Over my years here, I've taught 20 different courses (with different numbers), so being organized helps keep me a bit saner. I have super master folders, with several semesters of Eng 123 (a made up class here, I think). That's especially important for the writing course I teach pretty much every semester.

So, care to share other strategies for keeping your teaching materials organized and accessible?

I'm the Biggest Whuss

Sometimes, I have to laugh at myself.

Big speeches this morning. Hope and despair, all in one. The state's broke, the job outlook for graduating students dismal, our pay plan in disarray, and yes, we're going to make everything better!

Better, stronger, faster!

Will the semester never end?

Monday, August 18, 2008

Tomorrow and Tomorrow and Tomorrow

Creeps in this petty pace from day to day,
To the last syllable of recorded time;
And all our yesterdays have lighted fools
The way to dusty death. Out, out, brief candle!
Life's but a walking shadow, a poor player
That struts and frets his hour upon the stage
And then is heard no more. It is a tale
Told by an idiot, full of sound and fury
Signifying nothing. (Macbeth 5.5.19-28)

I want tomorrow not to come and to be over with. I've been waiting since June 5th, which is a long time. And yet, it's stupidly foolish to make such a big deal over something so petty.

But, is this not just the most incredible speech? And perfect for a blog, told by an idiot, full of sound and fury and signifying nothing.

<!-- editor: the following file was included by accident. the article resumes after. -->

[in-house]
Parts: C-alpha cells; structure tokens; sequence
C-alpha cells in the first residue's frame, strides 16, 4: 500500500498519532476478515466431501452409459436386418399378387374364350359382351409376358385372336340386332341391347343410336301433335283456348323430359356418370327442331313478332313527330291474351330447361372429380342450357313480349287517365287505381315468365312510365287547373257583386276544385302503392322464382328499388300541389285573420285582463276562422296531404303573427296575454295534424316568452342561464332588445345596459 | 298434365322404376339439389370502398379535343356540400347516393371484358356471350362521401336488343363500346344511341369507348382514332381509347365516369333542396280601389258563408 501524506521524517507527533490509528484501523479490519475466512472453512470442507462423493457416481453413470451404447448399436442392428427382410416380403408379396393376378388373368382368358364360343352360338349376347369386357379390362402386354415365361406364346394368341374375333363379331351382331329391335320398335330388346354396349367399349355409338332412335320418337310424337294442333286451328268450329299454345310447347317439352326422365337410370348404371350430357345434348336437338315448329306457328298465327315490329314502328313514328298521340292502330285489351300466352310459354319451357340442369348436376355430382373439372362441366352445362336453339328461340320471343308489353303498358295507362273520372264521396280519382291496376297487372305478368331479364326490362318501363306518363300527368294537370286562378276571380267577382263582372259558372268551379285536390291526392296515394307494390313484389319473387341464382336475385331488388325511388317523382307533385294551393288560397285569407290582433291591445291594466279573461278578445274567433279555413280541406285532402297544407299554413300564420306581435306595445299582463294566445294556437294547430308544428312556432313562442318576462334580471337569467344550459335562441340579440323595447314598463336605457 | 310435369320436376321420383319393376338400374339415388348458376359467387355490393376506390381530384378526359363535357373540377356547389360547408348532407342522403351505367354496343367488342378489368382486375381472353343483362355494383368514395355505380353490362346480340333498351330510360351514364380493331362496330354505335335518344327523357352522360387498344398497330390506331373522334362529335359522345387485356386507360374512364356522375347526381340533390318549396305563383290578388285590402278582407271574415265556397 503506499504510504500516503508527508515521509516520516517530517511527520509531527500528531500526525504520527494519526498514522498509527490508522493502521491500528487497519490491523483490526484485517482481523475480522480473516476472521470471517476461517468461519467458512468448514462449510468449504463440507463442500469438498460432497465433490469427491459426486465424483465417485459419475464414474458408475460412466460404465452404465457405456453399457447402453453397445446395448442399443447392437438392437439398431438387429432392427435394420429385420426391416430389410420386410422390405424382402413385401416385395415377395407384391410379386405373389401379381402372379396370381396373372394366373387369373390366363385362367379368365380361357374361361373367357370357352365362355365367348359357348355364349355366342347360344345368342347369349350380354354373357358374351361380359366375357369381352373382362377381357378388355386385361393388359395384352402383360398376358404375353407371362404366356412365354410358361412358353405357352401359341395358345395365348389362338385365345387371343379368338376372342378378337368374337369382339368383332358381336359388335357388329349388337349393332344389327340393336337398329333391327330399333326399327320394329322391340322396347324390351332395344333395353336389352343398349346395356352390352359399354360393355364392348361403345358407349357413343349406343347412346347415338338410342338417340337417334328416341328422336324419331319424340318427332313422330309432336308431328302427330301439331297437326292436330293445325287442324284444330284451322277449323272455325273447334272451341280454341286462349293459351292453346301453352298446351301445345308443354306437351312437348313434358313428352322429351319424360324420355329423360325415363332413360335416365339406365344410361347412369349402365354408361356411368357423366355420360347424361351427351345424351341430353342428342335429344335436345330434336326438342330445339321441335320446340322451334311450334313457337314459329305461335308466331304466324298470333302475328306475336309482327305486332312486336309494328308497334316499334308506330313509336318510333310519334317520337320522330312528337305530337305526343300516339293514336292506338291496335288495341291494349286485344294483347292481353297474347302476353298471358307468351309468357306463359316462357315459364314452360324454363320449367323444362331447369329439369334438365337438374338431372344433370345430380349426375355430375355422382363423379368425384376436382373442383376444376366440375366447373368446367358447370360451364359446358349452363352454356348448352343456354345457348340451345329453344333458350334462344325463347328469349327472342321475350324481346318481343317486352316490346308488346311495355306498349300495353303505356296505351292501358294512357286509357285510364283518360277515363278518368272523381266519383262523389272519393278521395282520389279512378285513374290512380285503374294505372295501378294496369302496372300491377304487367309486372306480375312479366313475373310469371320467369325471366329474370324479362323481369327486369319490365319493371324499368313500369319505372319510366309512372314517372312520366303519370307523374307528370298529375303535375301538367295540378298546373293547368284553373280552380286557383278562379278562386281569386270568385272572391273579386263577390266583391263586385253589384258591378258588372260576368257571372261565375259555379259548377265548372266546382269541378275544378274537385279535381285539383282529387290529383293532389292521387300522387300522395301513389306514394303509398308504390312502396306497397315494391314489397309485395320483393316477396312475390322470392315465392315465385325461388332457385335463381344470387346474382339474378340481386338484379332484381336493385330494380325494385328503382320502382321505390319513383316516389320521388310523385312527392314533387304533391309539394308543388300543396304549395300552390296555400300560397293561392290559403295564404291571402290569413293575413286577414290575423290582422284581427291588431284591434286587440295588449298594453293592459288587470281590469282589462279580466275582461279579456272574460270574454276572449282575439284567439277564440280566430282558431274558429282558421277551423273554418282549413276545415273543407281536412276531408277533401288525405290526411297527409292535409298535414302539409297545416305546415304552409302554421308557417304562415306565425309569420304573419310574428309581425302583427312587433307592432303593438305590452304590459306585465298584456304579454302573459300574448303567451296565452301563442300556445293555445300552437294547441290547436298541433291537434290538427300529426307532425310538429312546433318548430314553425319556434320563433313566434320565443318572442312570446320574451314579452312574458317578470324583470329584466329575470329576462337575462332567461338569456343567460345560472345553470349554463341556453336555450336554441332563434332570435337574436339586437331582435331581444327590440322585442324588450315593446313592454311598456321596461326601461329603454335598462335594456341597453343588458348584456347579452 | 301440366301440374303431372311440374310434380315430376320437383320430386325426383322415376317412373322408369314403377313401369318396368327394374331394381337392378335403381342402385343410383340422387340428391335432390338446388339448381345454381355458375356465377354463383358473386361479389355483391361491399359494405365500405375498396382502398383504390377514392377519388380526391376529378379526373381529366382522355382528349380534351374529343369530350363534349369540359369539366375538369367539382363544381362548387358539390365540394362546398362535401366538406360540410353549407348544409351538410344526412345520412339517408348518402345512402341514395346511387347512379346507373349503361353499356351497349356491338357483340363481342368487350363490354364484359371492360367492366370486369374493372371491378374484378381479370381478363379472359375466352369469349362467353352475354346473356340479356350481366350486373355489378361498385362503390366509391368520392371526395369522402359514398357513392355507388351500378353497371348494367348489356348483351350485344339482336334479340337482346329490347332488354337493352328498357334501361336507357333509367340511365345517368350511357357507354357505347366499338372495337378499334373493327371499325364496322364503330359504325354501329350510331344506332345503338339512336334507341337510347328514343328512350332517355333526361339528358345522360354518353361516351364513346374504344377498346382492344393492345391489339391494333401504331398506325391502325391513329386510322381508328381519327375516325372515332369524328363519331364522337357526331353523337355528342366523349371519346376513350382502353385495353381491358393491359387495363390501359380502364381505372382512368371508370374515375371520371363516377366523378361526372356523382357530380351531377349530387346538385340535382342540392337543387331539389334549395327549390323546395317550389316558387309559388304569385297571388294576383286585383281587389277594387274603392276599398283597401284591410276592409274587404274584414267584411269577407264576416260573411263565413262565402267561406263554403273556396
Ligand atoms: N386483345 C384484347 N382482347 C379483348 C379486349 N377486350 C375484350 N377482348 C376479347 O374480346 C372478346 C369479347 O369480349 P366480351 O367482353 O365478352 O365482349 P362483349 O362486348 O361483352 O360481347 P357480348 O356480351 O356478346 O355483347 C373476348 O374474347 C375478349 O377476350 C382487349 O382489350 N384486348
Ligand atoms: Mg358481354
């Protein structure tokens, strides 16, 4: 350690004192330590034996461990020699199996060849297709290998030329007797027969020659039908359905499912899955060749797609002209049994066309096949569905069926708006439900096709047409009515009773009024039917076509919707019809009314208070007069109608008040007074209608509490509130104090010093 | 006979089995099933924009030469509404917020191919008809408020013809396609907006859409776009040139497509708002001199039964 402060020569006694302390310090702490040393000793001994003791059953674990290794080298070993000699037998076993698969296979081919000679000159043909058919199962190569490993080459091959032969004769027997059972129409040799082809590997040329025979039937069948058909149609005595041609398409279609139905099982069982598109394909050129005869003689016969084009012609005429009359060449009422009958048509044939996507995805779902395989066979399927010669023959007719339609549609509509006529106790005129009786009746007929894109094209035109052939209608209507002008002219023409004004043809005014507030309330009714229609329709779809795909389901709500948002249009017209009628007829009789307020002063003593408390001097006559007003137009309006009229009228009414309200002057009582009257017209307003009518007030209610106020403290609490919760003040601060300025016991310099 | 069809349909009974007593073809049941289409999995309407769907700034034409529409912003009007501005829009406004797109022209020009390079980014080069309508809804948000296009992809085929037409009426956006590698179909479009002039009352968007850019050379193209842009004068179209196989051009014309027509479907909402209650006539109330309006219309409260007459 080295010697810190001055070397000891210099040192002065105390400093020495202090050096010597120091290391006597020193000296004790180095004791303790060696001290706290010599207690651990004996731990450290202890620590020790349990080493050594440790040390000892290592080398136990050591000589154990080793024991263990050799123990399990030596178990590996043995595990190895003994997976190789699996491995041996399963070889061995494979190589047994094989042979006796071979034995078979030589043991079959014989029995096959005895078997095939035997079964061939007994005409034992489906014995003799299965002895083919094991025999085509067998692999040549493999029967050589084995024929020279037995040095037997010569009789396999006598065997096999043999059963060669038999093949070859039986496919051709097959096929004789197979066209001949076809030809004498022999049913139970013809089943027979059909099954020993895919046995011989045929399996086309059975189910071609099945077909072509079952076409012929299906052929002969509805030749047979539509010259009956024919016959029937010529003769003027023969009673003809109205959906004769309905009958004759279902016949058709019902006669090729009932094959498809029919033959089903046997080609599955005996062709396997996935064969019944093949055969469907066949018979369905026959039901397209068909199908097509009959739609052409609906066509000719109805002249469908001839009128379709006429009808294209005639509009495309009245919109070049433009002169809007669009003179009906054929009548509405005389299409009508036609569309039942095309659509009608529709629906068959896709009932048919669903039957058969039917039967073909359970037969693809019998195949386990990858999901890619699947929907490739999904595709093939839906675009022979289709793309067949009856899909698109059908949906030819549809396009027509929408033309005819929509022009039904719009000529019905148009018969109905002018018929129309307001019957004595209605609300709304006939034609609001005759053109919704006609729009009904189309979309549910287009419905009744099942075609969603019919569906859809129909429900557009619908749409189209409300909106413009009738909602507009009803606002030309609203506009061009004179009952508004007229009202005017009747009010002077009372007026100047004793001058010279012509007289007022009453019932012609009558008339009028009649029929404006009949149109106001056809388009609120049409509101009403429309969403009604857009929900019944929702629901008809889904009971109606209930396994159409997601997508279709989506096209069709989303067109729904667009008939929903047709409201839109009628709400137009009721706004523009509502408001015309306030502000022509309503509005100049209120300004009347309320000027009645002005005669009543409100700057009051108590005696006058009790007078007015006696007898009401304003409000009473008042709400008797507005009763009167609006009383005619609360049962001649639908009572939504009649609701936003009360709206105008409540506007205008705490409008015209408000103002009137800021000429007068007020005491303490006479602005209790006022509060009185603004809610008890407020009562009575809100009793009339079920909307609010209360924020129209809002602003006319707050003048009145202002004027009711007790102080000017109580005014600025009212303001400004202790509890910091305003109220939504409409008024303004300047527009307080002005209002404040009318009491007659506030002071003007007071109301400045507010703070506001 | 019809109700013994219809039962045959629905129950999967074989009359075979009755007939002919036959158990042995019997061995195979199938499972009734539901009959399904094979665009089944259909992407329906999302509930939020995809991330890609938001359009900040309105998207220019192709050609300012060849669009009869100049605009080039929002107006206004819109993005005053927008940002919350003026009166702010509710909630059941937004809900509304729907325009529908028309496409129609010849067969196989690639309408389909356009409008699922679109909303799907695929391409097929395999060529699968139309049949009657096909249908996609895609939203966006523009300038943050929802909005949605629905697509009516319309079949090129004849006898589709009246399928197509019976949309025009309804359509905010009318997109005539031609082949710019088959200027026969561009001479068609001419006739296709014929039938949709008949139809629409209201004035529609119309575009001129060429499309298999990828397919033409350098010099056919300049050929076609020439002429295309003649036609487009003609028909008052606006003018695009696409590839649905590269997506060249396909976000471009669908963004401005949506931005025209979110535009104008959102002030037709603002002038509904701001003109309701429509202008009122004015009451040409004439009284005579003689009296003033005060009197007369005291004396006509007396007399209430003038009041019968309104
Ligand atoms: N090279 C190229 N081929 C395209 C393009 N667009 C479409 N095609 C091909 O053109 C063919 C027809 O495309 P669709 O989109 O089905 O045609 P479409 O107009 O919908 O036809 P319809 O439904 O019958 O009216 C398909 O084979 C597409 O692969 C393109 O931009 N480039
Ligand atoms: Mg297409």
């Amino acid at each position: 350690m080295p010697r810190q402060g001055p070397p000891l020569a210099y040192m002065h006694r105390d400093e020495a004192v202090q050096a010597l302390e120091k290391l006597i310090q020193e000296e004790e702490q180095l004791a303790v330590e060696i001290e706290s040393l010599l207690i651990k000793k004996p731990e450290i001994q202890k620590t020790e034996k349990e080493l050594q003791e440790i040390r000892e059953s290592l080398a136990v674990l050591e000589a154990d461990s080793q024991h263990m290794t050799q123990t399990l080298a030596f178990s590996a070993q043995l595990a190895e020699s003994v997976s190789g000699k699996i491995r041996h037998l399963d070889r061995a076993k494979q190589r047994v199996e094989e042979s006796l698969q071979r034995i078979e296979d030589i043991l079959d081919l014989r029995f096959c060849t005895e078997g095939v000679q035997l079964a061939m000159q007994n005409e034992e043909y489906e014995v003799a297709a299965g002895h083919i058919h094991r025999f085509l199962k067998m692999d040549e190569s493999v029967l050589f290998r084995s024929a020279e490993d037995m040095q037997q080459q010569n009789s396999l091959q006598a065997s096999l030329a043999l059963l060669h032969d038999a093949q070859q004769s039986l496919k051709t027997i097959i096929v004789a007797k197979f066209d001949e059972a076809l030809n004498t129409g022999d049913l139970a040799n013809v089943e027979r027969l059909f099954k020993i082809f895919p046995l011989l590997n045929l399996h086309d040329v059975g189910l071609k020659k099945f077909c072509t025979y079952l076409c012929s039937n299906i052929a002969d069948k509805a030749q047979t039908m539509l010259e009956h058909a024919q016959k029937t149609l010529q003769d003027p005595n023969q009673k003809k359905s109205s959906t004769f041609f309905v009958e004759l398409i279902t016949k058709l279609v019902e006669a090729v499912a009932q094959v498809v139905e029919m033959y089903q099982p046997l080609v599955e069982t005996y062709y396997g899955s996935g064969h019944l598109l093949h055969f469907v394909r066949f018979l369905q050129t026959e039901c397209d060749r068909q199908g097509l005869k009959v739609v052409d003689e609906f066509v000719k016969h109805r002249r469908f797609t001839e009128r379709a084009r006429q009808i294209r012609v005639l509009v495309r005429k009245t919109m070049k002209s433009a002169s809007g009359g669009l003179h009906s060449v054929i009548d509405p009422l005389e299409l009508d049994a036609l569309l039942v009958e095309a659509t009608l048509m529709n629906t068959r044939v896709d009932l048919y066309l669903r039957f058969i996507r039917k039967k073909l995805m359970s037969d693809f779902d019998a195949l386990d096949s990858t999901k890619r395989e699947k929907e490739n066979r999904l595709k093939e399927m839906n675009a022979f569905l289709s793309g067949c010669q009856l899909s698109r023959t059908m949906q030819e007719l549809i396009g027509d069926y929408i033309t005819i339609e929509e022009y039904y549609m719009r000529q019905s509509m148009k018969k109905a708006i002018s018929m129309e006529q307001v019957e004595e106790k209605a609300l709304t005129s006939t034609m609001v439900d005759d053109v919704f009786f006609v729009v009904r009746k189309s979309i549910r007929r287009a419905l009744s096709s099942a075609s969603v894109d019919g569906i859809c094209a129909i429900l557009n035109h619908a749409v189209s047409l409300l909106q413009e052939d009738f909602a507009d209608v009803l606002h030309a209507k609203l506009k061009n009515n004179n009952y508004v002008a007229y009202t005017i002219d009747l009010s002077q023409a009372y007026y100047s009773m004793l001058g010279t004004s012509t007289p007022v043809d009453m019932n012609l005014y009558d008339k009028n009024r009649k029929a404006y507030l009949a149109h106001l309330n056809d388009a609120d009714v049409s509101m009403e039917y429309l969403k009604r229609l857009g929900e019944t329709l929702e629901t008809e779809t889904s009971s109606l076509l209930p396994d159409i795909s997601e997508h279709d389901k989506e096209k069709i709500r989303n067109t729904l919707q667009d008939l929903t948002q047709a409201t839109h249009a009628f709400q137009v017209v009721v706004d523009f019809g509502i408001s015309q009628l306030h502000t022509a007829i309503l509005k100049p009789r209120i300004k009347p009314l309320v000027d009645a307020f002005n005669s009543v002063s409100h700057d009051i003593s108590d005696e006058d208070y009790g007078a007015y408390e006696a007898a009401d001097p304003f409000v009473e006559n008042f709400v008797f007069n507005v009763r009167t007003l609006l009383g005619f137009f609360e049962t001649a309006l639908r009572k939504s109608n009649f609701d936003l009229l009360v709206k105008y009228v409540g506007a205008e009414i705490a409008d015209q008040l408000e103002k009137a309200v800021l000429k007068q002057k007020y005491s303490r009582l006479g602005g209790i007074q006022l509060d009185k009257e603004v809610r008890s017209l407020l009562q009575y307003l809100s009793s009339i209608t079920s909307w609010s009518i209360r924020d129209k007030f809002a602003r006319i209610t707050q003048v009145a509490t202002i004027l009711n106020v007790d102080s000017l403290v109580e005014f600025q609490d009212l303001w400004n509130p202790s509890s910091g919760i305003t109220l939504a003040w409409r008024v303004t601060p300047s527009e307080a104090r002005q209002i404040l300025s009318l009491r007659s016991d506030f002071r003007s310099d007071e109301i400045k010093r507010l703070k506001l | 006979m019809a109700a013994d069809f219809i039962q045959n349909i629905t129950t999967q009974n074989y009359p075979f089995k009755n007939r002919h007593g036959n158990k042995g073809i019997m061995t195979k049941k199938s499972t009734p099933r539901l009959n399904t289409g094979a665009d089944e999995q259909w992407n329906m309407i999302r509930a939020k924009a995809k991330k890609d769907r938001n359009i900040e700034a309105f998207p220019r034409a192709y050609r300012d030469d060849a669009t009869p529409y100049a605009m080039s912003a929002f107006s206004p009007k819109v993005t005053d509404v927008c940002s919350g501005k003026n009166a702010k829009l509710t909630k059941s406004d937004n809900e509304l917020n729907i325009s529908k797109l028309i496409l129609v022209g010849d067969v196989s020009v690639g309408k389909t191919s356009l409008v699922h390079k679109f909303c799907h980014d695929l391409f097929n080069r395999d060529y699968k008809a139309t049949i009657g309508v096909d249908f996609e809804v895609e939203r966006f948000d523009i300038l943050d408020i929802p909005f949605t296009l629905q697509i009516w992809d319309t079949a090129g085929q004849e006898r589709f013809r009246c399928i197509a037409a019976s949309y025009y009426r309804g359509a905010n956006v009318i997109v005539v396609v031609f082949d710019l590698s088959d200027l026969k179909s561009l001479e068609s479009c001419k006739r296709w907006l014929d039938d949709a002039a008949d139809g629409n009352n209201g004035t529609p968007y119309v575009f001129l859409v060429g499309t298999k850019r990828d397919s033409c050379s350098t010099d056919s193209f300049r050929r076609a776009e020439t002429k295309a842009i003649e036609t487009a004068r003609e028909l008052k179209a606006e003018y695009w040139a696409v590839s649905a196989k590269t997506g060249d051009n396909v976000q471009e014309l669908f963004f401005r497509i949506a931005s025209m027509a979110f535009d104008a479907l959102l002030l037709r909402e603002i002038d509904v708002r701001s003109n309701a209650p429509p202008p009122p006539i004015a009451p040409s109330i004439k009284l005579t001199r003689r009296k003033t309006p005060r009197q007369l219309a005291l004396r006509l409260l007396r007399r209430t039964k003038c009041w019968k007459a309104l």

I love wrist-slitting tragedy speeches, and Shakespeare is GREAT at them. I also love wrist-slitting blues.

I was all blah today fretting needlessly, and then I went for a bike ride. Immediately, things start looking up; it was warm out, but not too hot, a little wind, but not bad. The first little hill was slow, the first bigger hill was better than usual. And then I got a rhythm, mostly. I only rode 15 miles (because being blah, I started late in the afternoon), but I did it at an average speed of 16mph, which is, for me, just really, really good for a semi-hilly ride.

Last year at this time, I could average 16mph only on the flat bike trail, and only on good days. On this road area, I was doing well to hit 15.2 mph (yay for bike computers, which make things sound a lot more exact than they probably are).

Lately, though, I've been getting more of a rhythm feeling on my rides; my legs just go, at least on the relatively flat parts. (I'm frustratingly slow on hills; walkers could probably pass me.)

And sometimes, I must admit, I look at my bike in wonder that I'm allowed to ride such an incredible piece of machinery. It's way more bike than I will ever be rider (though, no, it's not a really high end all carbon or titanium bike). But, yes, I get to get on, click in, and go. If my bike were sentient, it would long for a much stronger rider.

Maybe after the hurly burly's done tomorrow, my bike and I will go up the hill on County C? It kicks my rear, that hill, but coming down makes it worth it.

Good Campus News

Last year, I complained about the sorts of speakers we were bringing to campus, the Hollywood-has-beens talking about drinking, the child of famous people talking about imaginary beings.

In my first year writing class calendar, I make a habit of listing campus speakers so that students know about them. So I was getting my list ready just now, and was very happy to note that we actually have five really interesting, intellectually stimulating speakers scheduled for this year.